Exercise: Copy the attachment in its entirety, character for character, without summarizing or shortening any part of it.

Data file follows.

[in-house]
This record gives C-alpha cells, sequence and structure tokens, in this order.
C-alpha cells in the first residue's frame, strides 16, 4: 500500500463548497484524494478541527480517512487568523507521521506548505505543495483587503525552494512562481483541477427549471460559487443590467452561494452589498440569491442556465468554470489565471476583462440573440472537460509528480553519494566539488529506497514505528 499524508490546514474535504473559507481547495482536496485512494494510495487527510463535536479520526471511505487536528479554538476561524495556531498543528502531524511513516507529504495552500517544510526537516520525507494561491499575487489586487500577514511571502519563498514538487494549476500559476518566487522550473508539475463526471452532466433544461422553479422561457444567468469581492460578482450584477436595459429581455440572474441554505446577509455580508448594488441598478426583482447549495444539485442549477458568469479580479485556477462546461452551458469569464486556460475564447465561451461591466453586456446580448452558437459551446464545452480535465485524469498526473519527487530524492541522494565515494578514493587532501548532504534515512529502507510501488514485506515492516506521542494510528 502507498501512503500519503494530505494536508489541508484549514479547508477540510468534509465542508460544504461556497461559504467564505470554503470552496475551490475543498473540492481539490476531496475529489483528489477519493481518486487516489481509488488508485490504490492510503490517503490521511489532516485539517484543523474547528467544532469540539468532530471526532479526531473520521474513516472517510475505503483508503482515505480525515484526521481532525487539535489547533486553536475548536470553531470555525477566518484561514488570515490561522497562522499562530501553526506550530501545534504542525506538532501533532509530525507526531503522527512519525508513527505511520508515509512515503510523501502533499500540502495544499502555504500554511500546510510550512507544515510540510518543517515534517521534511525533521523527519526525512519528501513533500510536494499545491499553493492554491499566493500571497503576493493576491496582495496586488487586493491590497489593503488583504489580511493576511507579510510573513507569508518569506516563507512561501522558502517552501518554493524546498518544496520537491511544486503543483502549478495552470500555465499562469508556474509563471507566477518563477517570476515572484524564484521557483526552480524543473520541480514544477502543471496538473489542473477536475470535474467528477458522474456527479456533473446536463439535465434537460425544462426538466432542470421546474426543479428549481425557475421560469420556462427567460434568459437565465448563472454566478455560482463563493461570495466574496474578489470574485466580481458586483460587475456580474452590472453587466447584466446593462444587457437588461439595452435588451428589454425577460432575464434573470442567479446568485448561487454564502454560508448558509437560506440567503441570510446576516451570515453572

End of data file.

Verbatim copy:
[in-house]
This record gives C-alpha cells, sequence and structure tokens, in this order.
C-alpha cells in the first residue's frame, strides 16, 4: 500500500463548497484524494478541527480517512487568523507521521506548505505543495483587503525552494512562481483541477427549471460559487443590467452561494452589498440569491442556465468554470489565471476583462440573440472537460509528480553519494566539488529506497514505528 499524508490546514474535504473559507481547495482536496485512494494510495487527510463535536479520526471511505487536528479554538476561524495556531498543528502531524511513516507529504495552500517544510526537516520525507494561491499575487489586487500577514511571502519563498514538487494549476500559476518566487522550473508539475463526471452532466433544461422553479422561457444567468469581492460578482450584477436595459429581455440572474441554505446577509455580508448594488441598478426583482447549495444539485442549477458568469479580479485556477462546461452551458469569464486556460475564447465561451461591466453586456446580448452558437459551446464545452480535465485524469498526473519527487530524492541522494565515494578514493587532501548532504534515512529502507510501488514485506515492516506521542494510528 502507498501512503500519503494530505494536508489541508484549514479547508477540510468534509465542508460544504461556497461559504467564505470554503470552496475551490475543498473540492481539490476531496475529489483528489477519493481518486487516489481509488488508485490504490492510503490517503490521511489532516485539517484543523474547528467544532469540539468532530471526532479526531473520521474513516472517510475505503483508503482515505480525515484526521481532525487539535489547533486553536475548536470553531470555525477566518484561514488570515490561522497562522499562530501553526506550530501545534504542525506538532501533532509530525507526531503522527512519525508513527505511520508515509512515503510523501502533499500540502495544499502555504500554511500546510510550512507544515510540510518543517515534517521534511525533521523527519526525512519528501513533500510536494499545491499553493492554491499566493500571497503576493493576491496582495496586488487586493491590497489593503488583504489580511493576511507579510510573513507569508518569506516563507512561501522558502517552501518554493524546498518544496520537491511544486503543483502549478495552470500555465499562469508556474509563471507566477518563477517570476515572484524564484521557483526552480524543473520541480514544477502543471496538473489542473477536475470535474467528477458522474456527479456533473446536463439535465434537460425544462426538466432542470421546474426543479428549481425557475421560469420556462427567460434568459437565465448563472454566478455560482463563493461570495466574496474578489470574485466580481458586483460587475456580474452590472453587466447584466446593462444587457437588461439595452435588451428589454425577460432575464434573470442567479446568485448561487454564502454560508448558509437560506440567503441570510446576516451570515453572